Just outside the Telluride city limits stand 560 gorgeous acres, surrounded on three sides by mountain ranges. The property, called the Valley Floor, is owned by the San Miguel Valley Corporation. For years, the town has tried to acquire the Valley Floor but its offers have been rejected by the company, which believed it could make more money developing the land, and several years ago the city filed a condemnation action. The company challenged the town’s authority to condemn on several grounds and lost. Then a valuation trial, which was moved to a neighboring county, found the property to be worth $50 million. The amount was so high that Telluride officials thought they might have to give up on the land, but a grass-roots effort raised every dime.
During the course of the litigation, San Miguel successfully lobbied the legislature to pass a measure precluding the town’s power to condemn property outside its boundaries for open space. Fields’ position is that Telluride’s power to condemn the land is derived from Article XX of the state constitution, and thus cannot be abridged by a state statute.
“We’ll see what the Supreme Court does,” she says.
Sitting in her corner office overlooking downtown, Fields says she’s reached the point in her career where she gets to be selective; she takes only cases that deeply interest her. She keeps a pair of old boots in the trunk of her car because she never knows when a new property will beckon.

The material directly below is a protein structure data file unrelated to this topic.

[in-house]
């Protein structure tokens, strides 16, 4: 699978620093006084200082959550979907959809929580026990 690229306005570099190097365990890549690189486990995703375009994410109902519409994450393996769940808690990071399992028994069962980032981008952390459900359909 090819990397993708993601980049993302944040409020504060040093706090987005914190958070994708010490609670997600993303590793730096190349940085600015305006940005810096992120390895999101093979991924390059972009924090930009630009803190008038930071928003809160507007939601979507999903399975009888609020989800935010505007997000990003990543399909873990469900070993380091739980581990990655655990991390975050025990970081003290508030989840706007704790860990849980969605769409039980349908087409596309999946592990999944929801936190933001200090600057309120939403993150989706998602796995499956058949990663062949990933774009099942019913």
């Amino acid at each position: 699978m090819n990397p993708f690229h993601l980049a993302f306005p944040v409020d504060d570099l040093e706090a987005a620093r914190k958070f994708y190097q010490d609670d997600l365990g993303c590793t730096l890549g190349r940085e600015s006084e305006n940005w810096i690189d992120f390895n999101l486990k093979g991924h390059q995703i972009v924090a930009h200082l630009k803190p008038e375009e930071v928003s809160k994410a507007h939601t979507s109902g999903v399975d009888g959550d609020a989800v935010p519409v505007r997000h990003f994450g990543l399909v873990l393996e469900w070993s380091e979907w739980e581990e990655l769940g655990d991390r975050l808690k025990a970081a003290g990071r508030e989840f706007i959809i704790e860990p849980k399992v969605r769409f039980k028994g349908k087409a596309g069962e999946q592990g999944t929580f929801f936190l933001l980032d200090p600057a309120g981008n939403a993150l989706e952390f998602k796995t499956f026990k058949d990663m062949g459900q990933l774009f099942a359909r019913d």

“Here’s one I may have to go to bat for,” she says, nodding toward a painted landscape hanging above her desk. It’s lush green with rocky plateaus. “Have you ever seen a more beautiful piece of property? You can almost see John Wayne riding his horse through it.”
The painting is of the JE Canyon Ranch, part of the 400,000 acres the U.S. Army has considered acquiring to expand its Pinon Canyon training site. “This is certainly a landowner I would fight for,” she says. “Look at what is being lost. It’s what the Old West is about.”
For Fields, the at-risk ranches—passed down through generations—bring to mind stories like Pearl Buck’s The Good Earth about a poor Chinese farmer’s bond to the land. “It’s one of the classics about the importance of land in the family,” she says. “He told his sons, ‘Always keep the land, always keep the land,’ and at the end of the book he’s an old crippled man and his two sons are standing over his shoulder, ready to sell it as soon as he dies.
“It sounds a little dramatic, but that’s what people feel about their property. Sometimes it’s hard. I have landowners that get very emotional and you have to hold their hand, let them know that they’re not alone, that this has happened before, that we’ll get through it, and that if I can do nothing more for you, hopefully I can maximize the amount of just compensation.
“It’s such a great area because you get down to the basics. There’s nothing more fundamental than owning property.”